Human beings, we are told, are different. Humans can utilize their accumulated knowledge, evaluate evidence and apply reason, and with these skills and accomplishments they can imagine alternative futures and choose among them to their advantage.
The view from Tao’s Center. It is end of April and the pastures are already
dry and barren. Only oleander and villas grow here easily.
One year has passed since my Permaculture Design Course in Melbourne, taught by Bill Mollison and Geoff Lawton. At the first day of the course, I clearly remember Geoff saying to our 84-strong group that this course would change our lives. It certainly changed mine. One year later, here I am, back in my homeland, Greece, after several years of absence, fully engaged in a permaculture project in Tao’s Center, on Paros island in the Cyclades.
The Permaculture Research Institute’s Jordan work has been put forward to receive the Humanitarian Water & Food Award for its work to create water conserving, food producing, environment and diversity restoring habitable space in some of the harshest environments on the planet, and for educating people on the ground in how to do this for themselves.
This work is looked at in the following posts and videos:
The award coordinators have notified us that we are now amongst the finalists. If we win, there would be a cash award we can use to help progress our efforts at establishing educational, demonstration (‘Master Plan‘) sites worldwide, and there will be opportunities for us to connect with donors eager to support this kind of root-cause restoration work. Hopefully there’d be a good bit of permaculture-focussed media attention as well.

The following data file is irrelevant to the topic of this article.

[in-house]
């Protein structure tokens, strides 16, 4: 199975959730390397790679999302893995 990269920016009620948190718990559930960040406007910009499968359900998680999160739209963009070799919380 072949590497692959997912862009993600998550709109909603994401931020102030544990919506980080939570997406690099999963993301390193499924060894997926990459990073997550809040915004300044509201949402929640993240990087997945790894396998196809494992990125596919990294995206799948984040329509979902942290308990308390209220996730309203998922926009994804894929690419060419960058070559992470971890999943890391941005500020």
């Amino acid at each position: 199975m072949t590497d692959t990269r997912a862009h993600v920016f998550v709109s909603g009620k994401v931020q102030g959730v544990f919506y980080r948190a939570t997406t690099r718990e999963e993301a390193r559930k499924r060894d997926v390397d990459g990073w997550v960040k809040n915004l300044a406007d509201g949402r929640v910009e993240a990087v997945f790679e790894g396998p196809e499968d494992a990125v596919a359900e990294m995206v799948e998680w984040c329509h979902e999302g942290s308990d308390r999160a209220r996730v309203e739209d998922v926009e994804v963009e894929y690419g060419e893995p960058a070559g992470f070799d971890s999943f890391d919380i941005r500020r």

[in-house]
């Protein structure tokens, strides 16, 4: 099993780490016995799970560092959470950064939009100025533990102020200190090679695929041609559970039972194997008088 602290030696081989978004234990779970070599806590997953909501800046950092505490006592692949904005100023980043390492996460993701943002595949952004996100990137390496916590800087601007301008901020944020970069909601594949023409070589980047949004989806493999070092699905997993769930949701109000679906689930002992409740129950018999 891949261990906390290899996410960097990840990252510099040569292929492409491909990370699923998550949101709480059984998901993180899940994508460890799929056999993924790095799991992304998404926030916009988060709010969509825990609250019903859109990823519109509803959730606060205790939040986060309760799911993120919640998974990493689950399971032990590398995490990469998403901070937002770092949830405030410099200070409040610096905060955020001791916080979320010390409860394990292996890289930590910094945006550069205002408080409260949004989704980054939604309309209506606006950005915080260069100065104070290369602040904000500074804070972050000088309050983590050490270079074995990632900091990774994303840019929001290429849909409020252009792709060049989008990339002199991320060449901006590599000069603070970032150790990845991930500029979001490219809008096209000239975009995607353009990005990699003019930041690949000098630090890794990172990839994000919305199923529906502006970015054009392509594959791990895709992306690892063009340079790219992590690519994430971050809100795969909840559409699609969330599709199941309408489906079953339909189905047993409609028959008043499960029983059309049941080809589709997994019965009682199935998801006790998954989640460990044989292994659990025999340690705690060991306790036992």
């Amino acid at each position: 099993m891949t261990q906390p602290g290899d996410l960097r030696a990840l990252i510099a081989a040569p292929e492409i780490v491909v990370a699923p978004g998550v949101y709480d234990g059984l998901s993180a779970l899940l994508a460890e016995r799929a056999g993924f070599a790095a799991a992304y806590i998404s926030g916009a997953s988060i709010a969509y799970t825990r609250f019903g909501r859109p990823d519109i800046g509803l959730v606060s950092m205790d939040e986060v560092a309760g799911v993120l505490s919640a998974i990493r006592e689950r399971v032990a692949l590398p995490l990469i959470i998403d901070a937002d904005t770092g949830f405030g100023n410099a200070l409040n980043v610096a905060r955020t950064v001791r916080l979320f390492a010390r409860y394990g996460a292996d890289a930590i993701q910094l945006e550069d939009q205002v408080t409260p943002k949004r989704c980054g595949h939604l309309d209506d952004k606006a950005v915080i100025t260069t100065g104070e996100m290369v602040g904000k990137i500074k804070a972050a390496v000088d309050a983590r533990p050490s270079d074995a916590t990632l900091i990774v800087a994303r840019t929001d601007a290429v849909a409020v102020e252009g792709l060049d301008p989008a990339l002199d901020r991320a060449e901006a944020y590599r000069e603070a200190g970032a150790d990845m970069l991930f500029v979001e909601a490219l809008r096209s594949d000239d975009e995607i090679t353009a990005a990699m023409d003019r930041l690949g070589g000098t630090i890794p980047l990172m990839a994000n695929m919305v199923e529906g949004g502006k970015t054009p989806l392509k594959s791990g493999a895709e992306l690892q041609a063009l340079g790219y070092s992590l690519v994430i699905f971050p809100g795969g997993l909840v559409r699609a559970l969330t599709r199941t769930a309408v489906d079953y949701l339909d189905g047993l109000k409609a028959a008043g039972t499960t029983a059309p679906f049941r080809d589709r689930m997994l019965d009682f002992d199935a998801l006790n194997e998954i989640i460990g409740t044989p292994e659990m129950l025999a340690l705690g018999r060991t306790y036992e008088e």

Wish us luck!
Note: A big thanks goes to Allie Godfrey, Hilary Gibson, and Matthew Salkeld, all students of our July 11 PDC, for taking the initiative to write the submission for the PRI.
We have the world’s best product to sell, a holistic life. Still, it’s not for sale, it’s for free. This is of course good news, because it means it’s achievable for everyone. But there is a catch too, because when something is for free, there is no money to earn in selling it (although some still try). This is why the multinational companies don’t use a single dollar from their billions of dollars spent on marketing every year, on selling the world’s best product. So here your help is desperately needed, in becoming a living marketer for the holistic life of permaculture. Let’s become professional marketers of permaculture. Let’s make people feel “greedy” to enter “the life zone” of permaculture. Let’s make our governments feel “greedy” to enter the top of the Happy Planet Index!
See this video with Nic Marks from TED Global and get inspired:
I’ve been catching babies as an obstetrician for a good while now, but only learning about permaculture for the past two years. Like many, I have discovered permaculture from the perspective of someone wanting tips about how to grow a few edible plants in my backyard, but have discovered that it is so much more. As I have read my way through whatever information I can get my hands on I have seen reference to home birth as fitting into the general concept of permaculture (eg David Holmgren’s Permaculture Flower) and have been thinking about why that might be.